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Spatial and Temporal Variation of Seed Distributions in Sonoran Desert Soils
O. J. Reichman
Journal of Biogeography
Vol. 11, No. 1 (Jan., 1984), pp. 1-11
Published by: Wiley
Stable URL: http://www.jstor.org/stable/2844771
Page Count: 11
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Samples taken in seventeen different microhabitats in the Sonoran Desert, NW of Tucson, Arizona (U.S.A), revealed large variation in spatial (78-fold) and temporal (28-fold) patterns of seed distribution. Seed densities were lowest in normally dry washes and open areas between shrubs, were intermediate between shrubs, and were highest in artificial and naturally occurring depressions in the soil surface. There were microsites with high seed densities within microhabitats of low overall seed density. Differences between micro-habitats were greatest during periods of high seed production and tended to disappear in seasons when rainfall was low. Seed densities were not correlated with shrub canopy volume, but were correlated with the dimensions of microtopographic depressions. Seeds which were small, or round, tended to form higher density patches than large or long seeds.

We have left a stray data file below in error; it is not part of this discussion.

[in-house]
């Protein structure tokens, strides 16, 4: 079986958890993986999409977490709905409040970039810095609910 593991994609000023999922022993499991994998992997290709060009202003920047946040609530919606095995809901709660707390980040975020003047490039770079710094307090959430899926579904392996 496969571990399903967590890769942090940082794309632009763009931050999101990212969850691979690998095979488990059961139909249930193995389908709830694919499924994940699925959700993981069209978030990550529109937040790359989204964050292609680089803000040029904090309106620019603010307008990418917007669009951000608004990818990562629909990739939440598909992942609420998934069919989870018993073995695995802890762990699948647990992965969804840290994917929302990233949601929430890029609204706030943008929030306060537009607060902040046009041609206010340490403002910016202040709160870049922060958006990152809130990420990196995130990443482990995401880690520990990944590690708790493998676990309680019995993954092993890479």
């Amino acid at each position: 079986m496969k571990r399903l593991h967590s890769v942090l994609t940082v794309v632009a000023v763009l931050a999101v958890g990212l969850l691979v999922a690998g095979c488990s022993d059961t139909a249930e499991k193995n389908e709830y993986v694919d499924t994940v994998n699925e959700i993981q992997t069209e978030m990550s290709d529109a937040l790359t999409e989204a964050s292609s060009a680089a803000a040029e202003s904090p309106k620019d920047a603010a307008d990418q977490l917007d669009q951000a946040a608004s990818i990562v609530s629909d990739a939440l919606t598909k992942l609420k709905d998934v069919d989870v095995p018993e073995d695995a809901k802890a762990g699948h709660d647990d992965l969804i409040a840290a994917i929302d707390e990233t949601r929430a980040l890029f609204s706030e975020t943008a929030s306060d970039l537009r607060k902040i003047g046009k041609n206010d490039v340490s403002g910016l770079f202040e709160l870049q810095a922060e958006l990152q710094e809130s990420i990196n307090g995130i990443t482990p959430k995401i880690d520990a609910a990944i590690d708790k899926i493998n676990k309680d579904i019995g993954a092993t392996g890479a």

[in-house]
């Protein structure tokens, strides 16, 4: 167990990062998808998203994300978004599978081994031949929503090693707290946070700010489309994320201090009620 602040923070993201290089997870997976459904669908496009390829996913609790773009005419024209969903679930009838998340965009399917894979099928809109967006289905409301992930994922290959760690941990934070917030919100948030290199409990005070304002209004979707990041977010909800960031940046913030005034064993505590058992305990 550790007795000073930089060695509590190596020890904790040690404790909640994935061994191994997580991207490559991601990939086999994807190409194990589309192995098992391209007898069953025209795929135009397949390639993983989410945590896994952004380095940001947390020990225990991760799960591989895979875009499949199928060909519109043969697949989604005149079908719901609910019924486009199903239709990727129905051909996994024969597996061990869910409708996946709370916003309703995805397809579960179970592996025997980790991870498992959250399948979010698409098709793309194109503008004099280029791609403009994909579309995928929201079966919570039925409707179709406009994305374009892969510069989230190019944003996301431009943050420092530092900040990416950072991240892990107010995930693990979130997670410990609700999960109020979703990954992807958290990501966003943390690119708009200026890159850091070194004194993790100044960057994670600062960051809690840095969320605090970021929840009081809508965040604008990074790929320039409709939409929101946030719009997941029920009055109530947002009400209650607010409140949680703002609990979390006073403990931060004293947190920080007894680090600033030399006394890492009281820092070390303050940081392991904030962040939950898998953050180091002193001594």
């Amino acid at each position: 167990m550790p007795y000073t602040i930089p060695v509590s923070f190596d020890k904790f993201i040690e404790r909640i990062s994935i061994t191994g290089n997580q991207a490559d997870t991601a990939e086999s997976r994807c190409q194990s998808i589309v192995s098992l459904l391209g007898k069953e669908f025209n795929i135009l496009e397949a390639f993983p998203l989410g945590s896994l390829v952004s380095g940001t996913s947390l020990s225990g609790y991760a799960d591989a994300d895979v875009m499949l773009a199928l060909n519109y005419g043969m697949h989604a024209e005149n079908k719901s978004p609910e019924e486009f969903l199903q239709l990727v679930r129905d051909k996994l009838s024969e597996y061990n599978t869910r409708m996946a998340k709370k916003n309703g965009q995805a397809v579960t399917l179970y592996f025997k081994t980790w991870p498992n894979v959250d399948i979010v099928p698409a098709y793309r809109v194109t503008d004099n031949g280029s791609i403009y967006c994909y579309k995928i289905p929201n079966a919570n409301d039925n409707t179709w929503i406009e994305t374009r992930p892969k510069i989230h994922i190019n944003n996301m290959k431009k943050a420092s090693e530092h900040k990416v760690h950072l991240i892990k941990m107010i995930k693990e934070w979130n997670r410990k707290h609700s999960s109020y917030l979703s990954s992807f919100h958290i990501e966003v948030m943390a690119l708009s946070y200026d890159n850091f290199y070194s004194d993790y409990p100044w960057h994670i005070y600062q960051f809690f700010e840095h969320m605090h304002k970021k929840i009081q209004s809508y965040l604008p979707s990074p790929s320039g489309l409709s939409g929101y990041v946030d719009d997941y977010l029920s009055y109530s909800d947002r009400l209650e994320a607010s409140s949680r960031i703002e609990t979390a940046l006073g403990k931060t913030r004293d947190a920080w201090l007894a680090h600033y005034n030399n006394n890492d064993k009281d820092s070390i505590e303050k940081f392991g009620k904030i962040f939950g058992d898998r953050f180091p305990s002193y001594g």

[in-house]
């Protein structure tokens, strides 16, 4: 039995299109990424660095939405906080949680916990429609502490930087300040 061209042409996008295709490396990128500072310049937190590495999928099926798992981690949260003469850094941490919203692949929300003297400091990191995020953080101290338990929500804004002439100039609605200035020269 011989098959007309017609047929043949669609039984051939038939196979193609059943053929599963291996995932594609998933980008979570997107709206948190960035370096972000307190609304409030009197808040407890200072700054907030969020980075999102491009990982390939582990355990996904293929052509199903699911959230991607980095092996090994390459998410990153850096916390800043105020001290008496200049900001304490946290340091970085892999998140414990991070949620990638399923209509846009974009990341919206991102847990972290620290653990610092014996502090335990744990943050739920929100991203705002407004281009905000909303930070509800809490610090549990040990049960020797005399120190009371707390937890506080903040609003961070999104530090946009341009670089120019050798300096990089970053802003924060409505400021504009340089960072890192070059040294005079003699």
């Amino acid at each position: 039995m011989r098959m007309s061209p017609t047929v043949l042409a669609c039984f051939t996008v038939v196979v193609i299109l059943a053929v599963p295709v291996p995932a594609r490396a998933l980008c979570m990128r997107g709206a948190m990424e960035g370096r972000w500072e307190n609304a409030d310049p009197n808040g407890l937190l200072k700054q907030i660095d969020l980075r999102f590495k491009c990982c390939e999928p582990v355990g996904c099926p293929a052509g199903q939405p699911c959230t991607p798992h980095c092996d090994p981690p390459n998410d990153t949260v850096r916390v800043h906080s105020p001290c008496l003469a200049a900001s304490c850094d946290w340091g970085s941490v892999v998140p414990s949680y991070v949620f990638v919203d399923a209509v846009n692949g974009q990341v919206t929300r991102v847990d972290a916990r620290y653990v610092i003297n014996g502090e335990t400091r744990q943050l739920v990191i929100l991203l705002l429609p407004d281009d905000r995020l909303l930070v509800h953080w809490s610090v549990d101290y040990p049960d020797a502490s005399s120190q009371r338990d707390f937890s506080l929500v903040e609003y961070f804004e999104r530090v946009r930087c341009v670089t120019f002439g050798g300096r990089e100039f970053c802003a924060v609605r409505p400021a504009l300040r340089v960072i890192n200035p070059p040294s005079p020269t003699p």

Journal of Biogeography © 1984 Wiley